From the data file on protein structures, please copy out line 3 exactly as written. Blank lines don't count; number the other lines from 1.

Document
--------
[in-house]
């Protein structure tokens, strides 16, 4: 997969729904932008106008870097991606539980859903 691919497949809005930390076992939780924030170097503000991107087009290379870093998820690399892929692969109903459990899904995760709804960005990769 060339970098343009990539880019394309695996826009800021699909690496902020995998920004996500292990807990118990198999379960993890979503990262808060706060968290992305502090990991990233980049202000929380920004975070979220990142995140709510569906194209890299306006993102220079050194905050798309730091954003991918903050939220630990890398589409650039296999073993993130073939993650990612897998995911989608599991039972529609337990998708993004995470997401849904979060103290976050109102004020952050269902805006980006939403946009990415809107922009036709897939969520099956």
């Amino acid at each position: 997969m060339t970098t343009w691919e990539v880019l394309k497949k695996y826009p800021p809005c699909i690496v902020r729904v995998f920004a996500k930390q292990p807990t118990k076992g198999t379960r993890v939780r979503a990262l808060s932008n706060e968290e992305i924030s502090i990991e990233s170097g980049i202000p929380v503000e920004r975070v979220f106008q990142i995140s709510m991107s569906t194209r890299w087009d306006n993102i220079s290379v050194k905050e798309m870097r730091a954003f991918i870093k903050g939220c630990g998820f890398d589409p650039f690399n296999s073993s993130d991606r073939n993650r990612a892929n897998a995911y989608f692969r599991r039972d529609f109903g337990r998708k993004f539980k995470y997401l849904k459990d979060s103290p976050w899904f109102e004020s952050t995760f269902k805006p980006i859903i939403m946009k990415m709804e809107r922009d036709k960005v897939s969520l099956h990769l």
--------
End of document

């Amino acid at each position: 997969m060339t970098t343009w691919e990539v880019l394309k497949k695996y826009p800021p809005c699909i690496v902020r729904v995998f920004a996500k930390q292990p807990t118990k076992g198999t379960r993890v939780r979503a990262l808060s932008n706060e968290e992305i924030s502090i990991e990233s170097g980049i202000p929380v503000e920004r975070v979220f106008q990142i995140s709510m991107s569906t194209r890299w087009d306006n993102i220079s290379v050194k905050e798309m870097r730091a954003f991918i870093k903050g939220c630990g998820f890398d589409p650039f690399n296999s073993s993130d991606r073939n993650r990612a892929n897998a995911y989608f692969r599991r039972d529609f109903g337990r998708k993004f539980k995470y997401l849904k459990d979060s103290p976050w899904f109102e004020s952050t995760f269902k805006p980006i859903i939403m946009k990415m709804e809107r922009d036709k960005v897939s969520l099956h990769l």